The Sexist

Inside the Virginity-Faking Condom

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An Egyptian scholar has called for the death penalty for people caught importing a new "female virginity-faking device" into the country. The product, a condom which simulates vaginal bleeding, is seen as a "cheap and simple alternative to hymen repair surgery" for a woman who must "feign virginity on her wedding night" in order to avoid the social repercussions of premarital sex. The condom, produced in China, is currently being sold in Syria for $15 a pop. So, how does it work?

Ten years ago, the design (or a very similar one) was patented in the United States by Shahram Shawn Omrani of Passaje, N.J. The product, called the "Condom Simulating Virginity," consists of a flexible, open-ended sheath (like your regular Trojan), but is outfitted with an additional burstable pouch "containing a red colored fluid simulating blood." The pouch is constructed from a weaker material than the condom itself so that the blood compartment "ruptures during sexual intercourse, while the sheath remains intact." Unlike your standard translucent condom, this prophylactic is meant to be made from a dark material to help conceal the red liquid stored inside. If all goes according to plan, the man straps on the condom before sex, the woman appears to bleed during intercourse, and nobody is the wiser.

According to the patent application, the condom was designed to serve cultures where "virginity is demanded of a bride." Writes Omrani, "it is possible that a prospective bride is no longer a virgin, and hence risks being undesirable or subject to scorn and disapproval should her status become known after a marriage. In extreme cases, some cultures even sanction killing of a non-virgin bride. The applicant is unaware of apparatus which will simulate discharge of blood which ordinarily accompanies first sexual intercourse undertaken by a virgin woman, this being the effect of the present invention."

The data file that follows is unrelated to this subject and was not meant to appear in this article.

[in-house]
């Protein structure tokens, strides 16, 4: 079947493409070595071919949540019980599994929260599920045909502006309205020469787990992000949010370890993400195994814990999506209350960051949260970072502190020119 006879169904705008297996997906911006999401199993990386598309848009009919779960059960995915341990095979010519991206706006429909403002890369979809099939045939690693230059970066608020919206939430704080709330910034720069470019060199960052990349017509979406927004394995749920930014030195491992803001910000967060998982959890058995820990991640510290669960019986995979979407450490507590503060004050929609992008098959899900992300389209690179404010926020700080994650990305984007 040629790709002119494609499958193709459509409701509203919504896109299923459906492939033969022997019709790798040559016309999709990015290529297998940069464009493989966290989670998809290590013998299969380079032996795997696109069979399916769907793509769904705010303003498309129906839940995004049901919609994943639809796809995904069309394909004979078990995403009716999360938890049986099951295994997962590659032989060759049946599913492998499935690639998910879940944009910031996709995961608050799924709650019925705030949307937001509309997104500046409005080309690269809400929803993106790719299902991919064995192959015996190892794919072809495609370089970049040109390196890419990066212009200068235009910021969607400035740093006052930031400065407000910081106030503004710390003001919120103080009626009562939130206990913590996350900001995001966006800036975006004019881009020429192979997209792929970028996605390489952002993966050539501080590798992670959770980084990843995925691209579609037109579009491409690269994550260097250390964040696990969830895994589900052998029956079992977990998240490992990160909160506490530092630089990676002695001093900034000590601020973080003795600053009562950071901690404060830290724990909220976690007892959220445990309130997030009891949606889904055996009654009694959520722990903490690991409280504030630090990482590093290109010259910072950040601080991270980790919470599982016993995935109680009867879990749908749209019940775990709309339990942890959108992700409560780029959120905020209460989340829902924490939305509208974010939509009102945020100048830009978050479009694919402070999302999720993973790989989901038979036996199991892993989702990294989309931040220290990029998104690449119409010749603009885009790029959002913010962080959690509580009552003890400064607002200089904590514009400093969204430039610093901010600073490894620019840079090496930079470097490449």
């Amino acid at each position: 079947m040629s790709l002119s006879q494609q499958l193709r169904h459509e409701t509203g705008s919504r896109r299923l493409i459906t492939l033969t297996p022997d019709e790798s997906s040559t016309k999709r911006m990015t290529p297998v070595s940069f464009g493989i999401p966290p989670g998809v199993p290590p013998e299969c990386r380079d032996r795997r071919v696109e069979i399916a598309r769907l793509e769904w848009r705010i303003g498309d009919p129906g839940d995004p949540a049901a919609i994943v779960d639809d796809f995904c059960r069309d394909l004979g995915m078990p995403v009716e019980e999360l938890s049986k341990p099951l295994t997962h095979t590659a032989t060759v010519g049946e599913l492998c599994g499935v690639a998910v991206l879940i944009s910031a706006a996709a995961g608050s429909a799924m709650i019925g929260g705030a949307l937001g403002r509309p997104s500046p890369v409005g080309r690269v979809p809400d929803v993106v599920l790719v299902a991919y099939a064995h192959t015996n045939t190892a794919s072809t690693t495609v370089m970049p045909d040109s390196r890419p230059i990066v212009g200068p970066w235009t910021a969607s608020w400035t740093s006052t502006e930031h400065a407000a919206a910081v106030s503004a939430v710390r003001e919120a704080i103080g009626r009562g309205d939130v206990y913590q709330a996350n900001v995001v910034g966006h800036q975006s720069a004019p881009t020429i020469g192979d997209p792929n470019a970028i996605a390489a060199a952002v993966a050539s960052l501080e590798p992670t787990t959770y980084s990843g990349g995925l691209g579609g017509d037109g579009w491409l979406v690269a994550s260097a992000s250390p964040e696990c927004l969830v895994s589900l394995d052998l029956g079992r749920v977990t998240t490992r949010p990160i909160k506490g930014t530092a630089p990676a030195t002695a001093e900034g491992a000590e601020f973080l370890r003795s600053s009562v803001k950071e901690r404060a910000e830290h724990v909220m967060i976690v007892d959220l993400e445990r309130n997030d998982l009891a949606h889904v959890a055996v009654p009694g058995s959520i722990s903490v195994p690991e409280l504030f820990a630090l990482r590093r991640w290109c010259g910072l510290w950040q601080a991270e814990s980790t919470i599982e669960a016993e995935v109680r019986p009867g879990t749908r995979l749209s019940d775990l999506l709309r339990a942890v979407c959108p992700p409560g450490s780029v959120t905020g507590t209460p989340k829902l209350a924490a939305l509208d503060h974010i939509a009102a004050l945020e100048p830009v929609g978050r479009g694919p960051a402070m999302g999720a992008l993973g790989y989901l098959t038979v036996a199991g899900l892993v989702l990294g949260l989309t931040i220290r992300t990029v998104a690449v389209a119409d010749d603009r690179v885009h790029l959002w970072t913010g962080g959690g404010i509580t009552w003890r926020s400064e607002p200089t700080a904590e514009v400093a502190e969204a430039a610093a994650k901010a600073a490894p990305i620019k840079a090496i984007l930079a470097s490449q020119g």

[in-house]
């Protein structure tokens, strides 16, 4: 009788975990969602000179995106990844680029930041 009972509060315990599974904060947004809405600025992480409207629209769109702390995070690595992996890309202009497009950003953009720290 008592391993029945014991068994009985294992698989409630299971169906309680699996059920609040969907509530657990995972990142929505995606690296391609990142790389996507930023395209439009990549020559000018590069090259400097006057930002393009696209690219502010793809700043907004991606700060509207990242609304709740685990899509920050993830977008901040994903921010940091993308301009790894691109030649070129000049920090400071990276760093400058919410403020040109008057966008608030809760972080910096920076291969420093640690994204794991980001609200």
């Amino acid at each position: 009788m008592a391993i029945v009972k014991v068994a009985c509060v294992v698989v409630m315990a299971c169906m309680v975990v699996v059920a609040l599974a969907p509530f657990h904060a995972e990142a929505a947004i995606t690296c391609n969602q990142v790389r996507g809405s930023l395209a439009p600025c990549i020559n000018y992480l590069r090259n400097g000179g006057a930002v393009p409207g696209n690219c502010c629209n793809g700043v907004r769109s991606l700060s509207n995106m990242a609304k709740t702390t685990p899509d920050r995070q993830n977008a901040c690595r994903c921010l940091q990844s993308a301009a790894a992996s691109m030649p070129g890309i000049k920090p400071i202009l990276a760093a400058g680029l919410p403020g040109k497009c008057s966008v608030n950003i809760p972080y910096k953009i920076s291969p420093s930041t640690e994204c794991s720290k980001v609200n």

I'm troubled that a product like the "Condom Simulating Virginity," which should never even exist, appears to be in high demand in some corners of the world. I'm saddened that female virginity is still considered a requirement for marriage in some cultures. I'm frustrated that the presence of an intact hymen (which can break under a variety of conditions, including rape) is considered proof of that virginity, and bleeding (not everybody bleeds) is considered proof of an intact hymen. Mostly, though, I'm concerned that the condom is not going to work.

The virginity condom theory has a few serious holes in it. Though condoms are said to have originated in Egypt, the use of any condom—much less a blood-filled virginity condom—is still stigmatized in the country. What if the man does not want to use a condom on his wedding night? What if he doesn't want to use a strange, dark-colored condom on his wedding night? What if the condom breaks too early, or doesn't break? What if he realizes that the condom he is rolling on his penis is outfitted with a pouch of liquid? What if he realizes that the condom, which is designed to rupture, has strangely broken?

It's already clear that for some Egyptian women, the consequences of premarital sex are high. Now that the virginity-simulating device has been relatively popularized in the country, I'm afraid we'll hear more about the consequences reserved for women forced to fake it.

  • Anon